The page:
The 2014 findings are the result of FPG’s collaboration with scientists from University College London and the University of Chicago, where Nobel Prize winner James J. Heckman spearheaded an intricate statistical analysis of data from the project. Not only did FPG and Heckman’s team determine that people who had received high-quality early care and education in the 1970s through the project are healthier now—significant measures also indicate better health lies ahead for them.

“To our knowledge, this is the first time that actual biomarkers, as opposed to self reports of illnesses, have been compared for adult individuals who took part in a randomized study of early childhood education,” said Campbell, when the study was published. “We analyzed actual blood samples, and a physician conducted examinations on all the participants, without knowing which people were in the control group.”

“This study breaks new ground in demonstrating the emergence of the relationship between education and health,” said Craig Ramey (right). The original PI now serves as a professor of pediatrics and a distinguished research scholar at the Virginia Tech Carilion Research Institute. “It broadens our understanding of the power of high-quality early experience to change lives for the better.”

The new study determined that people who received early care with the Abecedarian program have lower rates of prehypertension in their mid-30s than those in the control group. They also have a significantly lower risk of experiencing total coronary heart disease (CHD)—defined as both stable and unstable angina, myocardial infarction, or CHD death—within the next 10 years.

Compared to the control group, males treated in the Abecedarian program have lower incidences of hypertension in their mid-30s. In addition, treated men less frequently exhibit combinations of both obesity and hypertension, and none exhibited the cluster of conditions known as “metabolic syndrome,” which is associated with greater risk of heart disease, stroke, and diabetes.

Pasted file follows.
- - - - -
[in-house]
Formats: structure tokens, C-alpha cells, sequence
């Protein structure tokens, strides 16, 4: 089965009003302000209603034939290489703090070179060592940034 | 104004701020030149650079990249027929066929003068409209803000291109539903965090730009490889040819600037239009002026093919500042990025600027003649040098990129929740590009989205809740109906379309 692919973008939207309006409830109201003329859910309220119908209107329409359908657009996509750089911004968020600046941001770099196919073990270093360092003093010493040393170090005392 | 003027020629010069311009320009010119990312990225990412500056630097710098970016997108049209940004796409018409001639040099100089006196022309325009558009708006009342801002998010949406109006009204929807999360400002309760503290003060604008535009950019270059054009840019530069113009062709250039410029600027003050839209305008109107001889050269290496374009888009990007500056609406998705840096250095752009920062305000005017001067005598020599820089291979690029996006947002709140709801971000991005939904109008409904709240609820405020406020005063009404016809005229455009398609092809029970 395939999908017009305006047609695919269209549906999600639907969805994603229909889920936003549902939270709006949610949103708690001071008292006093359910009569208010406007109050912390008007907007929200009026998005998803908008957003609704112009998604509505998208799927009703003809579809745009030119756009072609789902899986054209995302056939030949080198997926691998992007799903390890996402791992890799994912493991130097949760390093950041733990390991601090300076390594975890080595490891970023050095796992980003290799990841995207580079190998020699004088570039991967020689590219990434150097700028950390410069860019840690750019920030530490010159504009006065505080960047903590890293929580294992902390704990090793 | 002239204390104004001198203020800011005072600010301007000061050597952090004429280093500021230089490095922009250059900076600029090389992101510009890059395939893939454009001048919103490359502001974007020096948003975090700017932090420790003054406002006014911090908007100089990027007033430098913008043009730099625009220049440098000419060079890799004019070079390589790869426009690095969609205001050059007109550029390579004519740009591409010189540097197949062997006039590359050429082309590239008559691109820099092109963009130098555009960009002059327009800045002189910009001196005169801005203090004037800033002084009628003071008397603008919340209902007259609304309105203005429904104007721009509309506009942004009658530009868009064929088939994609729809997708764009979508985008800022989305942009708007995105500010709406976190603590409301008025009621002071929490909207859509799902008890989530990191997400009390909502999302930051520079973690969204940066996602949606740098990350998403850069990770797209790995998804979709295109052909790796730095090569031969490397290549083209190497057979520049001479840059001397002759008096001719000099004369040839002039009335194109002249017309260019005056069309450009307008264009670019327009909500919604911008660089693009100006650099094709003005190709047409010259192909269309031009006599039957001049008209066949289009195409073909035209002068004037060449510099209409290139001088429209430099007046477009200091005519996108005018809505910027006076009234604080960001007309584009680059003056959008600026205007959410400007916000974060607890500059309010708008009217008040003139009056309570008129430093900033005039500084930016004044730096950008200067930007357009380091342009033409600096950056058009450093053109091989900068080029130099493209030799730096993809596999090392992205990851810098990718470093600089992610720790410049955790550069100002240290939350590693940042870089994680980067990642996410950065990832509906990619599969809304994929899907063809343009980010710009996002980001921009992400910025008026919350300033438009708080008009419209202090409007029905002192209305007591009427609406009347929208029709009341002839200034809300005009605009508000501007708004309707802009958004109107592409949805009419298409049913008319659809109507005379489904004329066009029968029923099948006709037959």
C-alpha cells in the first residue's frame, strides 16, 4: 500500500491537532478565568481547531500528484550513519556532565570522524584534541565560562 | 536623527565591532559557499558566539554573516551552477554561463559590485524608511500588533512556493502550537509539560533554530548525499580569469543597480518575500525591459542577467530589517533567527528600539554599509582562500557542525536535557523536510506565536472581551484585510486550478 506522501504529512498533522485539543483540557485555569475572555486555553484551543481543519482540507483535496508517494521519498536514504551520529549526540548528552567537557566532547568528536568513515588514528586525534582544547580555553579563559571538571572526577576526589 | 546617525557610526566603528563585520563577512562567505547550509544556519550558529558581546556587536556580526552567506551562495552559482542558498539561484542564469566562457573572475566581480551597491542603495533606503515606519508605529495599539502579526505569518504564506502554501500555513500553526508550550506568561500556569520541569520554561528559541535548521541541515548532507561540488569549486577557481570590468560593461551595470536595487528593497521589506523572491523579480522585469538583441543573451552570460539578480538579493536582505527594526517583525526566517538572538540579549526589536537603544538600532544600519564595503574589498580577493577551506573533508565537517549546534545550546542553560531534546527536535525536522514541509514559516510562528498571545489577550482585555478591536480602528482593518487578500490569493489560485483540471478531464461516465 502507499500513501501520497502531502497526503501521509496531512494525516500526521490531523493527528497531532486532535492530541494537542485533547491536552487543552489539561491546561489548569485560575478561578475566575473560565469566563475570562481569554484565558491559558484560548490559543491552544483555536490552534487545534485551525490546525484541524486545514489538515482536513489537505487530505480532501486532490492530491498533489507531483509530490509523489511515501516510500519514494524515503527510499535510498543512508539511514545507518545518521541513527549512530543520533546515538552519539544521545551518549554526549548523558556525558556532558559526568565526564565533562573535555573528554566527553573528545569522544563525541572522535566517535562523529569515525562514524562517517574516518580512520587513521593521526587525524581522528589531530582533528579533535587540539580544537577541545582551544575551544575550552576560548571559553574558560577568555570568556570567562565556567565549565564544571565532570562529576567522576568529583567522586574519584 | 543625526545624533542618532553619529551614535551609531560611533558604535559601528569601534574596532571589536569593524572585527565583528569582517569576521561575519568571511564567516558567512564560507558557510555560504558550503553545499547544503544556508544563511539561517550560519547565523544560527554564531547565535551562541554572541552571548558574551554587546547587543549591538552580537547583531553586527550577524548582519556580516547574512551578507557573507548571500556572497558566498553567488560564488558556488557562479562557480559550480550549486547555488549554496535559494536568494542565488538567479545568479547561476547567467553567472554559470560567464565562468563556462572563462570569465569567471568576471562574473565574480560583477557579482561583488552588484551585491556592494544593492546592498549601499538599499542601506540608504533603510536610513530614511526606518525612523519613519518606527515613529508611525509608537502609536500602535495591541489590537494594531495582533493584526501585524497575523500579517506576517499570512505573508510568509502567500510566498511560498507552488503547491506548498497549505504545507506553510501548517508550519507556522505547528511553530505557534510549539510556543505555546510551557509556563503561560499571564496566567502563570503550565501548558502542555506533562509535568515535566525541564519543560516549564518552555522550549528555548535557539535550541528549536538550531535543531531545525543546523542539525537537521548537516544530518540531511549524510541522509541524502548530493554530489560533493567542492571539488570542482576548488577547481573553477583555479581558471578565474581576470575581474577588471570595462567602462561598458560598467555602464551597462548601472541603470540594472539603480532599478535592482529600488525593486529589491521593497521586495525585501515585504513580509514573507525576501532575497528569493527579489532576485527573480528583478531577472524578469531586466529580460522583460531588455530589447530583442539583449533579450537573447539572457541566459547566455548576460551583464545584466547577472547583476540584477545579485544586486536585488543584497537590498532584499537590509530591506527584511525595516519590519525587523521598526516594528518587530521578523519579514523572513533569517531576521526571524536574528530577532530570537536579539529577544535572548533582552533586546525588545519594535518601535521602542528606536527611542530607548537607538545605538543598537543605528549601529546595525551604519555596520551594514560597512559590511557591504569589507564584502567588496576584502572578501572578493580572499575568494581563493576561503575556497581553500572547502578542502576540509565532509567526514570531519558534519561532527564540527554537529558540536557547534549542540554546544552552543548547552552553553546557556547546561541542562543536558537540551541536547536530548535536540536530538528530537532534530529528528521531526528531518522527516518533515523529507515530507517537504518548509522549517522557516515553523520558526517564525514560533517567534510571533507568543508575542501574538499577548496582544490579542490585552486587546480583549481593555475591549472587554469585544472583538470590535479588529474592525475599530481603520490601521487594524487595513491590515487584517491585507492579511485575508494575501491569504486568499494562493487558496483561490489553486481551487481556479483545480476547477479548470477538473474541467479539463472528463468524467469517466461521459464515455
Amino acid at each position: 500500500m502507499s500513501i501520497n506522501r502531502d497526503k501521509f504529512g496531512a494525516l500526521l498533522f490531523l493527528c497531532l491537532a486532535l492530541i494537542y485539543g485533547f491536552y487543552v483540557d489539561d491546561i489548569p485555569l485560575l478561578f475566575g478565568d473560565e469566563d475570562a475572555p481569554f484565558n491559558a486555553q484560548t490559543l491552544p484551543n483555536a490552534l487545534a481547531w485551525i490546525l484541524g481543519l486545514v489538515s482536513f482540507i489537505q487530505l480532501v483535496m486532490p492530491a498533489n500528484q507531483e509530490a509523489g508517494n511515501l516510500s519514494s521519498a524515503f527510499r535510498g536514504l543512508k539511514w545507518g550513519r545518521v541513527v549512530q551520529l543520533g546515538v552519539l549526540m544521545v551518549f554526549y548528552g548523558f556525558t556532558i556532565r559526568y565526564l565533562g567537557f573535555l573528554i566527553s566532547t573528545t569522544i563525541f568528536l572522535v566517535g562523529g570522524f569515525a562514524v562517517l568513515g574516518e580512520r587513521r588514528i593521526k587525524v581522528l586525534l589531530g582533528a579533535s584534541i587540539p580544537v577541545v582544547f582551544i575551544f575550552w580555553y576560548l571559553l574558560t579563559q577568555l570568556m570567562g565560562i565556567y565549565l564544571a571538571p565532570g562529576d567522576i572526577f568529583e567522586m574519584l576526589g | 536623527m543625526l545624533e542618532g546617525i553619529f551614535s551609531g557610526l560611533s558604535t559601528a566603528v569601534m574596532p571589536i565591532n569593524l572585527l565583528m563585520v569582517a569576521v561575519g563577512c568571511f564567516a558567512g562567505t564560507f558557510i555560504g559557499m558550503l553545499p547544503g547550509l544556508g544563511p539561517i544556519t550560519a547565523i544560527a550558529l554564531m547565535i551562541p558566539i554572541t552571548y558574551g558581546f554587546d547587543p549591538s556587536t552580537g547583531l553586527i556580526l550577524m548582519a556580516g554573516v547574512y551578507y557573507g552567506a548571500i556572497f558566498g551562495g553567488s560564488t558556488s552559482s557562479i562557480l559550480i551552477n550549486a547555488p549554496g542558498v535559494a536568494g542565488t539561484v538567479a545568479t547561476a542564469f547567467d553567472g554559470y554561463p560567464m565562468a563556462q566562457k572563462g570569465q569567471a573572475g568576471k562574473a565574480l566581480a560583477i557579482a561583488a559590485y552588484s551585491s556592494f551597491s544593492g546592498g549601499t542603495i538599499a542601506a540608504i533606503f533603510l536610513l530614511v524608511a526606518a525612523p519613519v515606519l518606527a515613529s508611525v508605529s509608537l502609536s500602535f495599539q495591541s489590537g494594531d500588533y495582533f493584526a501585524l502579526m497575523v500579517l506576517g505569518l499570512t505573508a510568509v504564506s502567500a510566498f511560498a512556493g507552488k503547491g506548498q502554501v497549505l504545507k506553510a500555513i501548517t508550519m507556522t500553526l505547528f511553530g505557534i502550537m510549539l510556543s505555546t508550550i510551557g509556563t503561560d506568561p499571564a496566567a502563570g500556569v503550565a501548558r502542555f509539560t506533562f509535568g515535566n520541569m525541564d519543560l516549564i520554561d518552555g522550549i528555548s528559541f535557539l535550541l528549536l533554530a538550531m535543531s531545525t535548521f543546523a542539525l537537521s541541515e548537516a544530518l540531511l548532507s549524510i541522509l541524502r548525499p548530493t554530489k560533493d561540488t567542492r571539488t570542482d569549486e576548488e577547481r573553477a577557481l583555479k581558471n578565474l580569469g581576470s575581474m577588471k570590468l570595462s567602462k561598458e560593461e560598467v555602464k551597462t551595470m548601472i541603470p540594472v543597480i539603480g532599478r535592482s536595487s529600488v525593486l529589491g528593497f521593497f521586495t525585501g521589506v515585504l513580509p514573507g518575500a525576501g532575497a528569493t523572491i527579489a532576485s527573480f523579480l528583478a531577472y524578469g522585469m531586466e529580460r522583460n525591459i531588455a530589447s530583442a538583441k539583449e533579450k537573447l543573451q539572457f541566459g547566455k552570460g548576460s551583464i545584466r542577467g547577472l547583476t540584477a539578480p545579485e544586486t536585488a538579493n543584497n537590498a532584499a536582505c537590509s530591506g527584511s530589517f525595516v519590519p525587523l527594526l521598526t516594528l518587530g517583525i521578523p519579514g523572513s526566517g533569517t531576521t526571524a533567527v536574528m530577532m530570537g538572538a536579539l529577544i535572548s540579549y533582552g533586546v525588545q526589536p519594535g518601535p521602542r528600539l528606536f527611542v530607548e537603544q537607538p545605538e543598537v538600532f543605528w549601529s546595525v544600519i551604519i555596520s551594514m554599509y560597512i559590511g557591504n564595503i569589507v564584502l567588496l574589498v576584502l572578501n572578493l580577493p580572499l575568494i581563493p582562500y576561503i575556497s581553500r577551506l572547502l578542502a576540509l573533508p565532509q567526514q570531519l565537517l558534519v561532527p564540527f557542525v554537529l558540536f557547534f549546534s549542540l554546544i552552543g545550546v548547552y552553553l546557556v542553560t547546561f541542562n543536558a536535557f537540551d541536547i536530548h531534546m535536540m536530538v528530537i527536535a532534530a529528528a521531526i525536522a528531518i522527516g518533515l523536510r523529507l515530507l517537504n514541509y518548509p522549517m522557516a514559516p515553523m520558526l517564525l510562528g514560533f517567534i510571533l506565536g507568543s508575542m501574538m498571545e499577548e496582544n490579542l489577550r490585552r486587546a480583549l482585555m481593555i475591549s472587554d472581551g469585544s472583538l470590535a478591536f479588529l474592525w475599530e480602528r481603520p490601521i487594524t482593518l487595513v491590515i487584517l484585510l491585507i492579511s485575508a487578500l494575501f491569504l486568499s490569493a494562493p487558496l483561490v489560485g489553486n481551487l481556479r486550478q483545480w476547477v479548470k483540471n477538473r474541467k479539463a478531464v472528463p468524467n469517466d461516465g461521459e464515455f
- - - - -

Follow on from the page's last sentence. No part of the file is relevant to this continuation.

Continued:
Campbell, who is internationally recognized for her work on the project, said many factors might have contributed to the sustained and substantial health benefits now seen for study participants in their mid-thirties: more intensive pediatric monitoring, improved nutrition, a predictable and less stressful early childcare experience, and improved adult education. Even without pinpointing a single mechanism responsible for improved adult health, scientists involved in the Abecedarian effort agree that early childhood interventions are an encouraging avenue of health policy to explore.

“Good health is the bedrock upon which other lifetime accomplishments rest, and without it, other gains are compromised,” said Campbell. “Investing in early childhood programs has been shown to pay off in ways we did not anticipate forty years ago when the Abecedarian study was founded.”

The Carolina Abecedarian Project